The Dance Theatre of Harlem premieres 'Higher Ground' set to Stevie Wonder

Maureen Feighan
The Detroit News

As the Dance Theatre of Harlem's newest piece, "Higher Ground," winds to a close — set to the iconic music of Motown's own Stevie Wonder — three male dancers lift their partners into the air, their arms arched.

The ballet, choreographed by Dance Theatre of Harlem's resident choreographer Robert Garland, is as buoyant and soulful as Wonder's music. And after a nearly two-year pause because of COVID, "Higher Ground" will finally make its world premiere this weekend when the Dance Theatre of Harlem performs Saturday and Sunday at the Detroit Opera House.

Detroit is an appropriate spot for the "Higher Ground" premiere not just because of Wonder but because it's also where Dance Theatre of Harlem was when the pandemic started nearly two years ago.

"This is the very place that we stopped everything" in 2020, recalls Virginia Johnson, Dance Theatre of Harlem's artistic director, pausing for a break after a technical rehearsal Friday at the Detroit Opera House. "...And that was such a wrenching experience. To actually get back here and pick up the pieces and move forward is very positive. Very positive."

The Dance Theatre of Harlem performs "Passage." It's one of three pieces it will perform this weekend at the Detroit Opera House, including "Higher Ground" set to Stevie Wonder's music.

Wonder's "Higher Ground" is one of five in Garland's new 28-minute piece. It starts with  "Look Around" from 1971 and also includes "You Haven't Done Nothing," "Village Ghetto Land" and "Saturn" before eventually concluding with "Higher Ground."

Garland said music of the 1970s like Wonder's helped shape his political imagination.

"Who can forget 'Living for the City'?" said Garland during a visit to Detroit's Motown Msueum in December. "I heard that as a kid and then I began to understand there's a world out there that he's telling me about."

Johnson said when Garland first told her he wanted to create a work to Wonder's music, "I thought that was so amazing."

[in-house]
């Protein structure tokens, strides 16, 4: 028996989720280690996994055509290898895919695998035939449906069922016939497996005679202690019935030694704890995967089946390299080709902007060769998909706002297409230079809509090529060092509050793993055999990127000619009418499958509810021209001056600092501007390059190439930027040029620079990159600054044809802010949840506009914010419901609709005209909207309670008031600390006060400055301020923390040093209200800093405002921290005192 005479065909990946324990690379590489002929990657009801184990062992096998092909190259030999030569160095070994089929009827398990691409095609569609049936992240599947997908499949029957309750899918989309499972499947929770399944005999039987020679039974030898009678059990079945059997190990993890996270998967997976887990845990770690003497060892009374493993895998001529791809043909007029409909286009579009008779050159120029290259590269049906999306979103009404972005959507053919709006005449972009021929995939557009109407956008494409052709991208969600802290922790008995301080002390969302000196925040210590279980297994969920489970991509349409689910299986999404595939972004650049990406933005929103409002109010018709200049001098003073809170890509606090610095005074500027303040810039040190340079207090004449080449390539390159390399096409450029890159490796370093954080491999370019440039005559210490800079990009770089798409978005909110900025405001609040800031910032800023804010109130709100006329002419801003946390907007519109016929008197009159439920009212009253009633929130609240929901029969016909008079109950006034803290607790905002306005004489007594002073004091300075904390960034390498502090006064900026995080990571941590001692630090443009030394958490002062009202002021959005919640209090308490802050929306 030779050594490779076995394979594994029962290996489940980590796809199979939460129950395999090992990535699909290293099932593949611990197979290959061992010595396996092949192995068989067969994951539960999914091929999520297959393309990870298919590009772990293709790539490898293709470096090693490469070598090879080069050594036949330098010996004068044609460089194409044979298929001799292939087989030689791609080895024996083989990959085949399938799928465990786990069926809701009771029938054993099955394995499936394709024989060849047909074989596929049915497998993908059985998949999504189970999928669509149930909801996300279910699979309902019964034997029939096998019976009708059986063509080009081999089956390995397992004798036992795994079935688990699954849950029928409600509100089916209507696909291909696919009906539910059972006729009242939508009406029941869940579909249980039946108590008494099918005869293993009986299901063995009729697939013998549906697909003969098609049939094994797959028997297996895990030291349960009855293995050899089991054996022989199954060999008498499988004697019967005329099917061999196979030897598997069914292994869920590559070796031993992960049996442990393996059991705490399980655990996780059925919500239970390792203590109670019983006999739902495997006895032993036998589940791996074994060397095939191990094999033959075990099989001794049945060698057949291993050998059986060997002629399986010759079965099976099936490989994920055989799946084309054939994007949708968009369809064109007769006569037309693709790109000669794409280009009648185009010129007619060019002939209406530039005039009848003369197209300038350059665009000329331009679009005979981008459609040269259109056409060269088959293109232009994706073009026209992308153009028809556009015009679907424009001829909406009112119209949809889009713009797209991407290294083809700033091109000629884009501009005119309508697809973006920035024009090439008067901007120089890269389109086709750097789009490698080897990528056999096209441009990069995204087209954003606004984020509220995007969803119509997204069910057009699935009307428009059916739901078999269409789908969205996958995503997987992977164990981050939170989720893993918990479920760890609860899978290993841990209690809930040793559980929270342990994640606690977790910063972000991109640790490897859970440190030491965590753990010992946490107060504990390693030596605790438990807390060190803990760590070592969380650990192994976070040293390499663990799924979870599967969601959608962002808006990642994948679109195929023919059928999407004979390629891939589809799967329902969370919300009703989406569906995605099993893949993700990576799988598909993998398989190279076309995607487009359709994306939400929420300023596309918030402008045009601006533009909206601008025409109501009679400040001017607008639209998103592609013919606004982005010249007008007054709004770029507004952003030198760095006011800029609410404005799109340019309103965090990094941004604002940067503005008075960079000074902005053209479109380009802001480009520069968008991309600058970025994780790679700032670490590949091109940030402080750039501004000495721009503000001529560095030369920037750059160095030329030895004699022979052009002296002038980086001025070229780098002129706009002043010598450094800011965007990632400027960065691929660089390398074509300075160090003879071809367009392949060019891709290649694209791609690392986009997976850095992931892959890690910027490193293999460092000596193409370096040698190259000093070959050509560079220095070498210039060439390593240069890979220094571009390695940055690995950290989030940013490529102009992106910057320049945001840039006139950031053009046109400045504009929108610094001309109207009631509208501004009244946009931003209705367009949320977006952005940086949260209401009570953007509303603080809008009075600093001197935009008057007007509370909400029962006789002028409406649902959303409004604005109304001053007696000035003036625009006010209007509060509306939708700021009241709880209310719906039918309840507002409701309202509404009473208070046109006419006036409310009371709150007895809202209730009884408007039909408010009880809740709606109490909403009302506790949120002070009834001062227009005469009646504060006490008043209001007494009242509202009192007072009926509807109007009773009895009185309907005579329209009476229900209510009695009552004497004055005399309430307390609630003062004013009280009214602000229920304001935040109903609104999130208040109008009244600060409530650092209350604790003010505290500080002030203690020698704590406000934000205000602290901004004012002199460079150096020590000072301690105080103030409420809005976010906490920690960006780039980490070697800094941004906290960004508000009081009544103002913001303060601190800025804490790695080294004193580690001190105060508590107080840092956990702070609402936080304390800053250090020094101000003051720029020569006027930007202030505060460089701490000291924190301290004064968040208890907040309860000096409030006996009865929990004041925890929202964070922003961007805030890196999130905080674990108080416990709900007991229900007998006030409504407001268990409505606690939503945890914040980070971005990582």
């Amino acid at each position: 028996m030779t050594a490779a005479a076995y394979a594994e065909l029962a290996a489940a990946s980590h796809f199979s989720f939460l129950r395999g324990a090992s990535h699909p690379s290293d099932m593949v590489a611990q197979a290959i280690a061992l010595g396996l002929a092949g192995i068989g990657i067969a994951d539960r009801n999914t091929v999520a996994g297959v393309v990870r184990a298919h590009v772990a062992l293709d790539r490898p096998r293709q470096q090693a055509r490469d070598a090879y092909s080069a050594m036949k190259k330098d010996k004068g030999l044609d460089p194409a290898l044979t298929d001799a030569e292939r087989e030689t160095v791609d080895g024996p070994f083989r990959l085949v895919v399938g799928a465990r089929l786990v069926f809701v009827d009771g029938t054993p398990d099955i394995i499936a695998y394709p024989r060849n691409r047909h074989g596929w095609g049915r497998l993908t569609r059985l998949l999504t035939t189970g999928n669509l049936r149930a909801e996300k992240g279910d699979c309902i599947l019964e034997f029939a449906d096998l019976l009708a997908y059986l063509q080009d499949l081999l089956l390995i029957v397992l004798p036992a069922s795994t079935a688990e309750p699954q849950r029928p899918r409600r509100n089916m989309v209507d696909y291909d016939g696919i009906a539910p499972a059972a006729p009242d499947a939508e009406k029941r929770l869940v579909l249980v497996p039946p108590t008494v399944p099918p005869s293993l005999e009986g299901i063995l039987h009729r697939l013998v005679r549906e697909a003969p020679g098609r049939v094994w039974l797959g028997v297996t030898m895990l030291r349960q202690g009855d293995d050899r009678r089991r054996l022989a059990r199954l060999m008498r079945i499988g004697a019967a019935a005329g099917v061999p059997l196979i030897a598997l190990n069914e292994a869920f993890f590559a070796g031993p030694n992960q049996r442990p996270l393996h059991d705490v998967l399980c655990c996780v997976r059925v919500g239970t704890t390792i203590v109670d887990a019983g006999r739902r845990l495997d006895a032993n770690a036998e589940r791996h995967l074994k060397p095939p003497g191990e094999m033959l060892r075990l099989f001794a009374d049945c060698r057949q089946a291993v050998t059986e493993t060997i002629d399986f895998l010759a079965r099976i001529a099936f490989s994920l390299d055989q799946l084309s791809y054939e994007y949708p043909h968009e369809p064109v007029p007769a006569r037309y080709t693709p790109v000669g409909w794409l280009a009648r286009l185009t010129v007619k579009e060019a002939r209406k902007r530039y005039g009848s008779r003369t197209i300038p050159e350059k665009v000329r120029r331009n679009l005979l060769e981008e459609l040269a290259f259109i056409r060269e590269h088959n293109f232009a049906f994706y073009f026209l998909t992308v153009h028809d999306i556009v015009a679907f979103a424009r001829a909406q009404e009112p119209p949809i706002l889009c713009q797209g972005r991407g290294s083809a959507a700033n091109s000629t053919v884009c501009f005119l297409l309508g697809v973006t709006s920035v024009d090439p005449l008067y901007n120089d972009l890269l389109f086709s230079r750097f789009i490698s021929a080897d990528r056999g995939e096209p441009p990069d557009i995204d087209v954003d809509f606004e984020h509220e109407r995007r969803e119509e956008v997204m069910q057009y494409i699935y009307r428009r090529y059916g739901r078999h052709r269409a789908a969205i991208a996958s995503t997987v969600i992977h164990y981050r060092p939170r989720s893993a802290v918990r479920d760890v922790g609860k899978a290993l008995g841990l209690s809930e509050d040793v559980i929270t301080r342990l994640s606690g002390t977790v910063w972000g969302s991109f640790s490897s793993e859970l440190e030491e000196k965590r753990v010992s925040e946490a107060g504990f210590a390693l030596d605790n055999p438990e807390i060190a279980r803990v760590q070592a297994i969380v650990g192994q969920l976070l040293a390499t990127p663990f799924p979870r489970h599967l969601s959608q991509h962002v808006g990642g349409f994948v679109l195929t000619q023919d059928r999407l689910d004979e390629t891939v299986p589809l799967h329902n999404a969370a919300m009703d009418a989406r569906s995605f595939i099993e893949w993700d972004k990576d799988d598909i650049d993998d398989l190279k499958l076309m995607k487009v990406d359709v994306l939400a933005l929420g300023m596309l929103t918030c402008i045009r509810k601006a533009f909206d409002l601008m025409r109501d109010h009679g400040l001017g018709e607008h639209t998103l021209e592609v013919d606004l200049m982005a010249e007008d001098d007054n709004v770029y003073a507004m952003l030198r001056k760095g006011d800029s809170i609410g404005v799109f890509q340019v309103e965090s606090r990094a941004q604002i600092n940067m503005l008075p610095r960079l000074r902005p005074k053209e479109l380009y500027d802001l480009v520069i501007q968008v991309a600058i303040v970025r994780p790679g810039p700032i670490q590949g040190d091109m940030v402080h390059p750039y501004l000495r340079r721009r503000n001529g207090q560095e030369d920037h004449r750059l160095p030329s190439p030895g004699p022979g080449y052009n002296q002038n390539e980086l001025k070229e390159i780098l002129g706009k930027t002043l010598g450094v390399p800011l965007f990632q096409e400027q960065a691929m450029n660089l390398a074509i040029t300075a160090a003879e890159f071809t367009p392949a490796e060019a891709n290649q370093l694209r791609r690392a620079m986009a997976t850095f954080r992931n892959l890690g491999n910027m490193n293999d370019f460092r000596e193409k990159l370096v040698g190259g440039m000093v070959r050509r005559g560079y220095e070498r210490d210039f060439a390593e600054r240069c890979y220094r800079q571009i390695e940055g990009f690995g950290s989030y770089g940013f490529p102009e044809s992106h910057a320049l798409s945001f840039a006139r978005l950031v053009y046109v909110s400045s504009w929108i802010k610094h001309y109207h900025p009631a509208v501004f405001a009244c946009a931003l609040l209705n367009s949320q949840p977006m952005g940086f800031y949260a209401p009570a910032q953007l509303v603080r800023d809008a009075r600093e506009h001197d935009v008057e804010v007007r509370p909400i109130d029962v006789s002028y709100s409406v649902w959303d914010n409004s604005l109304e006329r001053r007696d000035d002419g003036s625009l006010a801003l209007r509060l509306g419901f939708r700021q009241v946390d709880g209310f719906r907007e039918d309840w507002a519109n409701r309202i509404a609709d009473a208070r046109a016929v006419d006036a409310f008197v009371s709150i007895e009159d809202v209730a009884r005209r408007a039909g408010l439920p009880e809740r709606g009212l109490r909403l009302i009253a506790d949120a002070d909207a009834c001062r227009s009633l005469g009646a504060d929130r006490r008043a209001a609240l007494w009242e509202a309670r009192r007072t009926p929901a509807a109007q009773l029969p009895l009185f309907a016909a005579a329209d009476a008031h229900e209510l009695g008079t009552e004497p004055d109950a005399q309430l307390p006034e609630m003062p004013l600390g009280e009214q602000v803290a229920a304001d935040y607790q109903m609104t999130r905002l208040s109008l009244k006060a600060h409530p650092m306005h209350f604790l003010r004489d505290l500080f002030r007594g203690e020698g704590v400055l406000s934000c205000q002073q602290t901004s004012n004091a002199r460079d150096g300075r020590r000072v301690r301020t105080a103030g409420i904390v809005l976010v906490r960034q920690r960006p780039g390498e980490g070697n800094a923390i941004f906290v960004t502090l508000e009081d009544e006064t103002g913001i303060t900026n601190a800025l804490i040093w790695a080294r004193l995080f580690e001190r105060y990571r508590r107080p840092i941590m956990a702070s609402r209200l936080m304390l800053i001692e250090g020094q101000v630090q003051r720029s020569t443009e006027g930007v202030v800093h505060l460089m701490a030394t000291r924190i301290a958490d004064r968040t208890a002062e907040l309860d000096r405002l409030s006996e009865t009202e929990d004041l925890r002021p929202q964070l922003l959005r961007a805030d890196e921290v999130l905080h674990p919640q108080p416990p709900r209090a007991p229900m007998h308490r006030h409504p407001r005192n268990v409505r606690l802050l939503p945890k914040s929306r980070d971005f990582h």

"When I'm watching this and listening, I remember what it was like to be a dancer with this company in the '70s and '80s and listening to Stevie's voice and feeling that that was my voice," she said.

Garland's work mixes neoclassical dancing with contemporary African American social dancing. At one point during a technical rehearsal on Friday "Higher Ground," the dancers, all dressed in burnt orange costumes and wearing masks, cross the stage in sync, bending their knees almost with a sense of swagger.

Alison Stroming, Lindsey Donnell and Ingrid Silva perform with The Dance Theatre of Harlem.

"It really reflects what Dance Theatre of Harlem is about and saying that this art form, classical ballet, is something can be used and expressed in many ways," said Johnson.

Aside from "Higher Ground," the dance theatre also will perform "Passage," a contemporary work from choreographer Claudia Schreier that examines the fortitude of the human spirit in recognition of the 400th anniversary of enslaved Africans arriving in Virginia, according to the Michigan Opera Theatre.

Johnson said she hopes patrons walk away from this weekend's performances, especially "Higher Ground," "lifted up."

"The songs that Robert has chosen are very serious discussions of what it is to be a Black person in America," Johnson said. "It ends with 'Higher Ground' which is the most uplifting. So the journey he takes us is to remind us that there's much work to be done but we're heading to a place that's worth it."

The Dance Theatre of Harlem

7:30 p.m. Saturday and 2:30 p.m. Sunday

at the Detroit Opera House.

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